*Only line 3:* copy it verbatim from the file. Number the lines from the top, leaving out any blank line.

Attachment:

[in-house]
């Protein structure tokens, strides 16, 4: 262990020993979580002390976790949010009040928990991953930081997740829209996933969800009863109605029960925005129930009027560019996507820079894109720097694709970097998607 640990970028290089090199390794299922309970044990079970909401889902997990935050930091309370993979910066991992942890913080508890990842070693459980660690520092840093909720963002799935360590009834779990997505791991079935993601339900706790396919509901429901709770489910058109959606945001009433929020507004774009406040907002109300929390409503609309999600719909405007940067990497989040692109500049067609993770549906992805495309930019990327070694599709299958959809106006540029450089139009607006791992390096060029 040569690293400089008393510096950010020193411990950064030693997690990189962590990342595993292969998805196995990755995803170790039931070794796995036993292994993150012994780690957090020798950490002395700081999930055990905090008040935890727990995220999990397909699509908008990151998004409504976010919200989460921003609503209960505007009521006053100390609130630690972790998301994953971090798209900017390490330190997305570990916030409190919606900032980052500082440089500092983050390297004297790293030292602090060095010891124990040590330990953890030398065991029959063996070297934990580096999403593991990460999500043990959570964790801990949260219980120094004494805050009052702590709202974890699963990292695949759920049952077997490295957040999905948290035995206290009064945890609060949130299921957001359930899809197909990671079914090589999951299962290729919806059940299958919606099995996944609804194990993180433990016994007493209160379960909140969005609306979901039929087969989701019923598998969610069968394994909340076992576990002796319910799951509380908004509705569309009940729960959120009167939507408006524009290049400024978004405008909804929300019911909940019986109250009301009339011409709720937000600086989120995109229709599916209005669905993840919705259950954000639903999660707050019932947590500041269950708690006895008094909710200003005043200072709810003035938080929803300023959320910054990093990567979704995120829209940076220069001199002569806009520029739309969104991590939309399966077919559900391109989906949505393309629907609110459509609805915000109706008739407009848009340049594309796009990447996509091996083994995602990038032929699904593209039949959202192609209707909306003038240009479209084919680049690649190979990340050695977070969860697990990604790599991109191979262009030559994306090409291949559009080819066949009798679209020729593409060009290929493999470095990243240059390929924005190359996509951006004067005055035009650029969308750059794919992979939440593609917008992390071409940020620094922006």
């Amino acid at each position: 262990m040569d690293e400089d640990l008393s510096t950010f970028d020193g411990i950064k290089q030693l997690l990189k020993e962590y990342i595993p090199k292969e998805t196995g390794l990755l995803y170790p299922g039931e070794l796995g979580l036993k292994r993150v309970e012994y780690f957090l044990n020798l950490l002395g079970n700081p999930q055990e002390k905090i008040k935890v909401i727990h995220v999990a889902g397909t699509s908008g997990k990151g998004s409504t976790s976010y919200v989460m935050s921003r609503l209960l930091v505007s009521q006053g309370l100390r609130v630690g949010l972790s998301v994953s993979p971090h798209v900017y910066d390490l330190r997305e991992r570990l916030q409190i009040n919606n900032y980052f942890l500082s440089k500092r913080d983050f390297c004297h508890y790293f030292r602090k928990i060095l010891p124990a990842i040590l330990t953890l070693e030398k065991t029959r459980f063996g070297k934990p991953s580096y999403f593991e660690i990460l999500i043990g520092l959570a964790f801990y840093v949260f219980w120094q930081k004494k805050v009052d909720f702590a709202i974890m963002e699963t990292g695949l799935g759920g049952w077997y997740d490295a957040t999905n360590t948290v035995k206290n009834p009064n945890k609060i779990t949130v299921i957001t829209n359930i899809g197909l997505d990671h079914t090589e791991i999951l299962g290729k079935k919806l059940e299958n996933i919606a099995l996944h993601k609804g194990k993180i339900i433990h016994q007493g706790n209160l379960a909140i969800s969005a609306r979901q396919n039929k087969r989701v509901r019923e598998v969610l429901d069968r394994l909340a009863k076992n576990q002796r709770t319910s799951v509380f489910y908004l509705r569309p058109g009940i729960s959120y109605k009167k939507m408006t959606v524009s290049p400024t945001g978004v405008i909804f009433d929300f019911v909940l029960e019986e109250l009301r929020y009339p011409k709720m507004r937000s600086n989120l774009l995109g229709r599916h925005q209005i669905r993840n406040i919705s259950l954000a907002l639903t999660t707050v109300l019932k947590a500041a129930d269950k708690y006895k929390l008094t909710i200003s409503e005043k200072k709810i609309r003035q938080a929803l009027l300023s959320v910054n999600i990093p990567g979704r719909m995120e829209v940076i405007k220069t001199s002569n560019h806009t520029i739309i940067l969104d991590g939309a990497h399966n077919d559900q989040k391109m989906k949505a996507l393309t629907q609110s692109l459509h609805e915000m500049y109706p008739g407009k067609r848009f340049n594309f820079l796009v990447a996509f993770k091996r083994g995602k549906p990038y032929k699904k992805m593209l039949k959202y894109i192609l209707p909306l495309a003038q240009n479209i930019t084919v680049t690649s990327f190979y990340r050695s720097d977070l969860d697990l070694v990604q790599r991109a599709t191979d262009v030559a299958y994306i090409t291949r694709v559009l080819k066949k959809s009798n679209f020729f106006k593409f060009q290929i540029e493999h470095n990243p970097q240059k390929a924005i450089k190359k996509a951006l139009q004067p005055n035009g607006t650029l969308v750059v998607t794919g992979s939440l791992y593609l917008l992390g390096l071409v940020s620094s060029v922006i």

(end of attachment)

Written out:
């Amino acid at each position: 262990m040569d690293e400089d640990l008393s510096t950010f970028d020193g411990i950064k290089q030693l997690l990189k020993e962590y990342i595993p090199k292969e998805t196995g390794l990755l995803y170790p299922g039931e070794l796995g979580l036993k292994r993150v309970e012994y780690f957090l044990n020798l950490l002395g079970n700081p999930q055990e002390k905090i008040k935890v909401i727990h995220v999990a889902g397909t699509s908008g997990k990151g998004s409504t976790s976010y919200v989460m935050s921003r609503l209960l930091v505007s009521q006053g309370l100390r609130v630690g949010l972790s998301v994953s993979p971090h798209v900017y910066d390490l330190r997305e991992r570990l916030q409190i009040n919606n900032y980052f942890l500082s440089k500092r913080d983050f390297c004297h508890y790293f030292r602090k928990i060095l010891p124990a990842i040590l330990t953890l070693e030398k065991t029959r459980f063996g070297k934990p991953s580096y999403f593991e660690i990460l999500i043990g520092l959570a964790f801990y840093v949260f219980w120094q930081k004494k805050v009052d909720f702590a709202i974890m963002e699963t990292g695949l799935g759920g049952w077997y997740d490295a957040t999905n360590t948290v035995k206290n009834p009064n945890k609060i779990t949130v299921i957001t829209n359930i899809g197909l997505d990671h079914t090589e791991i999951l299962g290729k079935k919806l059940e299958n996933i919606a099995l996944h993601k609804g194990k993180i339900i433990h016994q007493g706790n209160l379960a909140i969800s969005a609306r979901q396919n039929k087969r989701v509901r019923e598998v969610l429901d069968r394994l909340a009863k076992n576990q002796r709770t319910s799951v509380f489910y908004l509705r569309p058109g009940i729960s959120y109605k009167k939507m408006t959606v524009s290049p400024t945001g978004v405008i909804f009433d929300f019911v909940l029960e019986e109250l009301r929020y009339p011409k709720m507004r937000s600086n989120l774009l995109g229709r599916h925005q209005i669905r993840n406040i919705s259950l954000a907002l639903t999660t707050v109300l019932k947590a500041a129930d269950k708690y006895k929390l008094t909710i200003s409503e005043k200072k709810i609309r003035q938080a929803l009027l300023s959320v910054n999600i990093p990567g979704r719909m995120e829209v940076i405007k220069t001199s002569n560019h806009t520029i739309i940067l969104d991590g939309a990497h399966n077919d559900q989040k391109m989906k949505a996507l393309t629907q609110s692109l459509h609805e915000m500049y109706p008739g407009k067609r848009f340049n594309f820079l796009v990447a996509f993770k091996r083994g995602k549906p990038y032929k699904k992805m593209l039949k959202y894109i192609l209707p909306l495309a003038q240009n479209i930019t084919v680049t690649s990327f190979y990340r050695s720097d977070l969860d697990l070694v990604q790599r991109a599709t191979d262009v030559a299958y994306i090409t291949r694709v559009l080819k066949k959809s009798n679209f020729f106006k593409f060009q290929i540029e493999h470095n990243p970097q240059k390929a924005i450089k190359k996509a951006l139009q004067p005055n035009g607006t650029l969308v750059v998607t794919g992979s939440l791992y593609l917008l992390g390096l071409v940020s620094s060029v922006i």